Hey, Academy: What's with all the sloppiness and silliness?
I know this is a new era at AMPAS. Online voting is on the way, the old documentary voting process has been overhauled, some new staff is in place and some of the old staff is grumbling — and it can't be long before we hear about streaming movies and moving the Oscar show earlier.
Brett Ratner even got his hands on the show, at least for a few weeks.
And while many of those moves may well turn out to be for the best, a barrage of little things this week made me wonder about these new directions.
Individually, they're small, maybe even insignificant. Together … I'm not sure why, but they bug me.
I realize that harping about them might cast me in the role of an old Oscar coot yelling, "Hey you kids, get off my lawn!"
But here goes:
DOWN IN FRONT!
At the nominations announcement on Tuesday morning, I took my usual spot in the audience – an inside aisle seat toward the back of the right-hand section of the Samuel Goldwyn Theater. It gives me a good view of the stage while the 10 on-air categories are announced, and also lets me get out of the room quickly to pick up the packet containing the rest of the nominations.
This year, as soon as Tom Sherak and Jennifer Lawrence took the stage, I couldn't see a thing. The aisle was clogged with people standing there and taking photos.
In 17 years of attending nominations announcements, I had never seen people stand in the aisle without immediately being bounced. It just seemed so un-Academy like. Disorderly, which is something you could never have said about a major Academy event in the past.
POINT OF (RANDOM) ORDER
When it came time to read the Best Picture nominees, Lawrence did it in random rather than alphabetical order.
A couple of Oscar consultants asked me this question, and all I could come up with was: "Because they want to fuck with us."
'One of them burst out laughing. "A studio asked me that question yesterday," he said. "And I told them, 'Because they want to fuck with us.'"
The point is, only a tiny minority of people are obsessed enough about the Oscars to use alphabetical order to figure things out while the announcement is going on.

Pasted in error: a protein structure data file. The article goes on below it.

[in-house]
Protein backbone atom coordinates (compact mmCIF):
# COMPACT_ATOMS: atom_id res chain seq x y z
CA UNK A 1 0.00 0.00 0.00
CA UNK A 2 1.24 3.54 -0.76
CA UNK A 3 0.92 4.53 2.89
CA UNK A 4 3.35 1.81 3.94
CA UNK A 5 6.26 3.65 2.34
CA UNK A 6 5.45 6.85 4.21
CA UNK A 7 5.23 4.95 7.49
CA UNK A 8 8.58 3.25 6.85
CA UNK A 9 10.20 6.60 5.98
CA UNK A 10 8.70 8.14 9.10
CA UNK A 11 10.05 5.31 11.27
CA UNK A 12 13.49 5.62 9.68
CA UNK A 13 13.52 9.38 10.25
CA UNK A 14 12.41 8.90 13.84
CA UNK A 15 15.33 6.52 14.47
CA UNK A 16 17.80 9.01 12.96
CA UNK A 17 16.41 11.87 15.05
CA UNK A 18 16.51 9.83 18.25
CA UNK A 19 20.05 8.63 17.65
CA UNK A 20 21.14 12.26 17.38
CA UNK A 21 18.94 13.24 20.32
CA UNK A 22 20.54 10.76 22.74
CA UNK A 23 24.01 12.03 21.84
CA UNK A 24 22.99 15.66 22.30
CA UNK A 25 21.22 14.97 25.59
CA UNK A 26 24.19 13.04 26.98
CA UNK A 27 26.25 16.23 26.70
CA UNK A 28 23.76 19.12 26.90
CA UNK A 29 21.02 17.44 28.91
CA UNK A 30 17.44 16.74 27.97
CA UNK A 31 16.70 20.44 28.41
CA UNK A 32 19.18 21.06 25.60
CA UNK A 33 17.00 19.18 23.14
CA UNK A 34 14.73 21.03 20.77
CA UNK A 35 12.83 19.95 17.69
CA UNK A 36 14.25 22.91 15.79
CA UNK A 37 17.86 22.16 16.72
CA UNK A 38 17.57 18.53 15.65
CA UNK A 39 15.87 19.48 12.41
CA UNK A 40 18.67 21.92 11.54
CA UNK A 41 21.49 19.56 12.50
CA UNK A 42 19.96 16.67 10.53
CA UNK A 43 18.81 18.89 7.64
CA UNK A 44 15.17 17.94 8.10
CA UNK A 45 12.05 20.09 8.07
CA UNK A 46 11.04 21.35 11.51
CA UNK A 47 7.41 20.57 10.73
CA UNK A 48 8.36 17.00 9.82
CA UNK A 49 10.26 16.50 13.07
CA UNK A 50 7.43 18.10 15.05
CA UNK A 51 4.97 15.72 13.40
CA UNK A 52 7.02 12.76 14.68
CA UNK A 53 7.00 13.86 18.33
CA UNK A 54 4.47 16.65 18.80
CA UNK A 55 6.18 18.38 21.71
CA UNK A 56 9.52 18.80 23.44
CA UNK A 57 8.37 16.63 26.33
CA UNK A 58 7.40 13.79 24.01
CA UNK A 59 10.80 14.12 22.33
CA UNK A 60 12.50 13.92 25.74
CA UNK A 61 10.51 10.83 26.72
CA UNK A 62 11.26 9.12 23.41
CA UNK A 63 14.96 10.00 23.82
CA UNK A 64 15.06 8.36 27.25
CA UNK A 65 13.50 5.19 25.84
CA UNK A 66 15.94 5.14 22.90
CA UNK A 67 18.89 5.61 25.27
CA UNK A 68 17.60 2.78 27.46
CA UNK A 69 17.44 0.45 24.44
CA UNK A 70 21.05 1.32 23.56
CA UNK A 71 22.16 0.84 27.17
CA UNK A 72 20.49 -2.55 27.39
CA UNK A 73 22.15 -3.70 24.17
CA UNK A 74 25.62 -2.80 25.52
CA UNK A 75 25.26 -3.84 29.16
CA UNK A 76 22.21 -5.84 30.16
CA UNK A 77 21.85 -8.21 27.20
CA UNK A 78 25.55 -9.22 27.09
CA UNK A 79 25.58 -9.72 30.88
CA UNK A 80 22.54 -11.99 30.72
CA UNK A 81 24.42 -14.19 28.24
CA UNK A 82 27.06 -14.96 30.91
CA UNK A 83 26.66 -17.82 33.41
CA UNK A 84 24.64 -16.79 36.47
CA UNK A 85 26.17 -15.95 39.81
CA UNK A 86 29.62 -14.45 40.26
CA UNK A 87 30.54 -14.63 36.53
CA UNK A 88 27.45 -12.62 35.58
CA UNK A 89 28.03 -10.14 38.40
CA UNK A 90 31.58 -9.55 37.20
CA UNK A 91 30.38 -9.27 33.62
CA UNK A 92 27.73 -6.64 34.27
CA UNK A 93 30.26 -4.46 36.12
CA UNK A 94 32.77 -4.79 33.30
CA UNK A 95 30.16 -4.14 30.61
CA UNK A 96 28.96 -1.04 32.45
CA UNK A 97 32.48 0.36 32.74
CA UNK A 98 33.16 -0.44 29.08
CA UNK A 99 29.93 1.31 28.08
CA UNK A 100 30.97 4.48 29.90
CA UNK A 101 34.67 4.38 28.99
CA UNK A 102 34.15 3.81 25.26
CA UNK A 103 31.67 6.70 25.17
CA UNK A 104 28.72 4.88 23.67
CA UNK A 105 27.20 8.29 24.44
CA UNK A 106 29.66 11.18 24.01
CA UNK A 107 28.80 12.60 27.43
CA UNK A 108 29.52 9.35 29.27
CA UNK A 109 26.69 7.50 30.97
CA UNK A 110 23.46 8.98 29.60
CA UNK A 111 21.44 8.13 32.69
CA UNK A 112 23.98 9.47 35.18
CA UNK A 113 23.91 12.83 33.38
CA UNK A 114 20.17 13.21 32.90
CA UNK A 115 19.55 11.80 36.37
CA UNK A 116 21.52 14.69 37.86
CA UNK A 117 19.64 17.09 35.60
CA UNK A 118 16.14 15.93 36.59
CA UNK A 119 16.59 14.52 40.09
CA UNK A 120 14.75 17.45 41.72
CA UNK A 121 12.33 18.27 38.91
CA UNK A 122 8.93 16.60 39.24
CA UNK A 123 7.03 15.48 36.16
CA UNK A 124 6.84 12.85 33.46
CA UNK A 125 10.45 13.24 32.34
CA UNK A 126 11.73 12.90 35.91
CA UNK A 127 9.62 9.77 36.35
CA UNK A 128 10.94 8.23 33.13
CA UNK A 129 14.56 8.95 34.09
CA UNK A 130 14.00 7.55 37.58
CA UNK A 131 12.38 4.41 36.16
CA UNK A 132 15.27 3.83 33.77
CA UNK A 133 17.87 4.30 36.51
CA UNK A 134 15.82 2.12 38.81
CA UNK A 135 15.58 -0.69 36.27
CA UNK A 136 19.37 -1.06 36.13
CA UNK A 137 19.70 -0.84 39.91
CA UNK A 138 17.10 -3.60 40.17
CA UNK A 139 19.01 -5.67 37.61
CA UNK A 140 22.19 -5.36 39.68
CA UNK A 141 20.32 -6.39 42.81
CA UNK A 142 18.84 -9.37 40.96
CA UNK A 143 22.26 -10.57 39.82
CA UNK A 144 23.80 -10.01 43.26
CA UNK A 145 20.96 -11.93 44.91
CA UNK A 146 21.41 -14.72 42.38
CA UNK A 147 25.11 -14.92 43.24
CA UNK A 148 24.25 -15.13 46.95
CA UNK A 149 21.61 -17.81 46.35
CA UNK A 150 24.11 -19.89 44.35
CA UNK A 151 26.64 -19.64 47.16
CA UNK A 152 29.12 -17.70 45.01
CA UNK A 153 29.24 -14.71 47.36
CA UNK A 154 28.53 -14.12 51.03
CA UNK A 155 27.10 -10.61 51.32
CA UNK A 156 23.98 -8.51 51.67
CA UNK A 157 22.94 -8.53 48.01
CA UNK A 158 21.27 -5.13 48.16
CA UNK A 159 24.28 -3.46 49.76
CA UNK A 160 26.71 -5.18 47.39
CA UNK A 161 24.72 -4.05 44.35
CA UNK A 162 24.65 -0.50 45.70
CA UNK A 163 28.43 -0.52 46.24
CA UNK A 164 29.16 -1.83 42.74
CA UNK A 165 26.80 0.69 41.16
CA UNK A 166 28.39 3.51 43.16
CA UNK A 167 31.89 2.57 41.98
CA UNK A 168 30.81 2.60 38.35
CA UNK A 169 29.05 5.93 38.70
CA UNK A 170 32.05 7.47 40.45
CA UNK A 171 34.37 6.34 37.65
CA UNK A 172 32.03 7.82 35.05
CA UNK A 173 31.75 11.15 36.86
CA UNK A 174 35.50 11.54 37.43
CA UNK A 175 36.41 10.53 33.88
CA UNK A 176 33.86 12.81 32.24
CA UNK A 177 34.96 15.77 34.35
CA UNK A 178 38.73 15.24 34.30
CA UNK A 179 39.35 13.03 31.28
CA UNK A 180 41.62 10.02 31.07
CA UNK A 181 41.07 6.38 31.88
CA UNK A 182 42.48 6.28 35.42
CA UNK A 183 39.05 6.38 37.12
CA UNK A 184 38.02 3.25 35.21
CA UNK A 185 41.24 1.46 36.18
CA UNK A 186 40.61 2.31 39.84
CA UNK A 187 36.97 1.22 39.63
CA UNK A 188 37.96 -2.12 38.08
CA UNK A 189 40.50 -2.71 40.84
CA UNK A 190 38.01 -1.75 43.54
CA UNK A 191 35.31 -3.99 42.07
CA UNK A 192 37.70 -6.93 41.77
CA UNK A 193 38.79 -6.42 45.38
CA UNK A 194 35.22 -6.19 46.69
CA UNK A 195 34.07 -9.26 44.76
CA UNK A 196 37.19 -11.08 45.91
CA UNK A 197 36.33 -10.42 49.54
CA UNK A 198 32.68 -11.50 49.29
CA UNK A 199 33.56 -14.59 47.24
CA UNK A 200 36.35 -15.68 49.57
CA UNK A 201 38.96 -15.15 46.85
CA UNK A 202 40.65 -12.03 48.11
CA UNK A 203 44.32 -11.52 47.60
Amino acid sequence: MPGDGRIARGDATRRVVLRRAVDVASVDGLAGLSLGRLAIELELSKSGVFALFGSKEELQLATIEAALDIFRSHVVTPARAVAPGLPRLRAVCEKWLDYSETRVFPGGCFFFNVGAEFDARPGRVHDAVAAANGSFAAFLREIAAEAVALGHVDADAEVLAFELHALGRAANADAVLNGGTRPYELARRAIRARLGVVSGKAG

Sure, some people from Universal would have groaned when "The Descendants" was announced and they realized that "Bridesmaids" had been passed over. And a few "Girl With the Dragon Tattoo" partisans would have gotten a sinking feeling when "The Help" was announced.
I hear the Academy thought it would be fun to mix it up. But fun for who?
OOPS, SO SORRY
When the announcement was over and the Academy mailed out its press release with the entire list of nominees, it contained two bad errors, apparently the result of sloppy cutting and pasting.
The title of this year's third-listed Best Documentary Feature nominee, "Paradise Lost 3: Purgatory," was followed by the filmmakers behind last year's third-listed Doc Feature nominee, "Inside Job."
In the Best Makeup category, the same thing happened: The work for "Harry Potter" was attributed to the nominees behind last year's second nominee, "The Way Back."
The Academy sent out a corrected list 45 minutes later. They called it "REVISED," but we knew what they meant. Strangely, the packets they'd given out to people at the announcement were correct.
I've spotted a mistake or two in Academy materials in the past, but I've never seen an error in a release so crucial to the organization. And it's not as if they were in a rush: Unlike the rest of us, the Academy knows the winners the night before.
Two days later, the Academy announced the first batch of presenters on the Oscar show: the cast of "Bridesmaids."
This was a rather remarkable break in the tradition that the first presenters to be announced are the winners of the previous year's acting awards. (In this case, that would mean Colin Firth, Natalie Portman, Christian Bale and Melissa Leo.)
Yes, I know they need a younger audience. They want to make sure we know that this is no longer your grandfather's Oscars, and maybe dispensing with every single tradition is part of that.
But will announcing Ellie Kemper and Wendi McClendon-Covey before Colin Firth and Natalie Portman really give them a ratings bump — or to persuade "Bridesmaids" fans that they should see a show at which their movie is not even in competition for Best Picture?
It's a sign of respect that last year's winners get announced first. And to do away with that small gesture for a pointless marketing gimmick seems dopey.
For better or worse, those nine movies the Academy just nominated for Best Picture are what's really going to determine the ratings of their show, not the order in which the names were read or the presenters are announced.
These are all little things, and I may well be making too much of them. But it just seems to me that this week has been sloppier than I expect from the Academy, and sillier as well.
What's going on, AMPAS?